LANCASTER – A Lancaster man seen on cell phone video abusing and body slamming a puppy must stand trial for felony animal cruelty, a judge ruled.
Robert Emmett Martin, 53, attended his probable cause hearing Tuesday morning in an Antelope Valley courtroom. The prosecution called Martin’s actions “aggravated and egregious” while the defense argued that the charge should be reduced to a misdemeanor because Martin has no criminal history and is developmentally disabled.
The felony animal cruelty charge stems from an incident that occurred around 7:30 a.m., Friday, August 8. Martin is accused of repeatedly punching and kicking his six-month-old pit bull mix named Daisy in front of his house on the 500 block of East Lancaster Boulevard. A portion of the abuse was captured on video, which shows Martin swinging the dog in the air by its leash before body slamming the puppy onto the street. Martin also can be heard shouting profanities and racial slurs. (View the video below. Warning: It contains graphic images and offensive language.)
The man who recorded the video on his cell phone – 46-year-old Lindsey Cooks – testified in court Tuesday morning.
Cooks said he and his family were waiting at a bus stop near 5th Street East and Lancaster Boulevard when he noticed Martin walking back and forth with a small black dog.
“He was cussing at the dog, hitting the dog,” Cooks said. Questioned further, Cooks said he saw Martin kick the dog and punch the dog in the head at least three times. Cooks said he warned Martin, and then Martin called him a racial slur.
“I said ‘that’s animal cruelty,’ he said ‘shut up ni**er!’” Cooks testified.
Cooks said he began to record Martin on his cell phone as Martin continued to abuse the dog and hurl racial slurs.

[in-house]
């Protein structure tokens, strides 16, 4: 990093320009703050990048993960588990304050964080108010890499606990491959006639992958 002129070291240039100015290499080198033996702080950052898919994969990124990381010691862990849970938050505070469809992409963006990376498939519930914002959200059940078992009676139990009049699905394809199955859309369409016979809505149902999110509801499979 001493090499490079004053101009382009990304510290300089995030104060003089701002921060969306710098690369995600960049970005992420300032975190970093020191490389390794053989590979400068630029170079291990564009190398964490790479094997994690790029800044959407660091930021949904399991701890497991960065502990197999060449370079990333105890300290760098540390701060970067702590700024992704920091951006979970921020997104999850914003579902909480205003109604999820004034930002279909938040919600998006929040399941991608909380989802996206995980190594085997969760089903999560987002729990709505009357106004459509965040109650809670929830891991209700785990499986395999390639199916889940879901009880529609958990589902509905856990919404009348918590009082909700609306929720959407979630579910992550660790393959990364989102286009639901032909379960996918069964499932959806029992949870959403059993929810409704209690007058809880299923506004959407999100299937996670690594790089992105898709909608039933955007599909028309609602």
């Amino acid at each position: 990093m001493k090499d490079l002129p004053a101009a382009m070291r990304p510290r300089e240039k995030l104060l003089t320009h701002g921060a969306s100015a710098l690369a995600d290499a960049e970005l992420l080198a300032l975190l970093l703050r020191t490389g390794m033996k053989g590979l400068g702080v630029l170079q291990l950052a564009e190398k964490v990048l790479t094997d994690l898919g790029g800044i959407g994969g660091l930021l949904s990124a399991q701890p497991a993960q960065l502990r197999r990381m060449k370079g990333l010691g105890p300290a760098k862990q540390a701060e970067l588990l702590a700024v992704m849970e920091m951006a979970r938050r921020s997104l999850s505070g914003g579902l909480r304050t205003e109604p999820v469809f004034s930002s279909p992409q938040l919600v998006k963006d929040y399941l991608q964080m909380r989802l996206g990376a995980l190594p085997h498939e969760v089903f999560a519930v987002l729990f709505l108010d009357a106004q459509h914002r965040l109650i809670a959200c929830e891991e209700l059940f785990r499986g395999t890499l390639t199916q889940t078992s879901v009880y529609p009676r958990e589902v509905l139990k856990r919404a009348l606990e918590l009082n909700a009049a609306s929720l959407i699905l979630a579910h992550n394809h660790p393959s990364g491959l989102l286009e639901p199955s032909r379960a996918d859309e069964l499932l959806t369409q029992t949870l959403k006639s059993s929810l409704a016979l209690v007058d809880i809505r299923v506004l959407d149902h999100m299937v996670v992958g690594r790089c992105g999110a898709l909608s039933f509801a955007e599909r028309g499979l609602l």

“He picked up the dog and slammed it on its head. I recorded it…He kept saying f-you ni**er, I recorded it,” Cooks said.
Under cross examination, public defender Graham Arthur Bentley tried to chip away at Cooks’ credibility by bringing up his criminal history. Cooks said he was convicted of commercial burglary in 2011 and possession of narcotics in 2010. He said he had served his time in County jail for the crimes and he was not on probation.
The defense attorney also disputed Cooks’ interpretation of the video. Bentley said the video showed Martin “cradling the dog” in his arms, and he said the dog was dropped on its feet and body, not slammed on its head, as Cooks had claimed.
Also testifying at the preliminary hearing was Benjamin Casebolt, one of the Lancaster Sheriff’s deputies who answered the animal abuse call on Aug. 8.
When deputies responded to Martin’s home, the dog was dragging one of its legs and walking with a limp, Casebolt said.
The dog showed “only a slight limp,” which was no longer apparent by the time animal control officers arrived, the defense attorney countered during cross examination, citing Casebolt’s police report.
Casebolt’s police report also indicated that Martin’s speech was slurred and that Martin’s sister told deputies Martin suffered brain damage at birth and had the understanding of a 12-year-old, Bentley said.
The hearing concluded with a viewing of Cooks’ cell phone video before the recording was admitted into evidence.
Los Angeles Superior Court Judge Bernie LaForteza denied the defense’s motion to reduce the charge to a misdemeanor and ruled there was enough evidence to try Robert Martin on one felony count of cruelty to an animal. If convicted as charged, Martin faces a maximum penalty of three years in jail.
Martin was allowed to remain out of custody on his own recognizance. A second arraignment is scheduled for Sept. 10.
**Warning: Video contains graphic images and offensive language**
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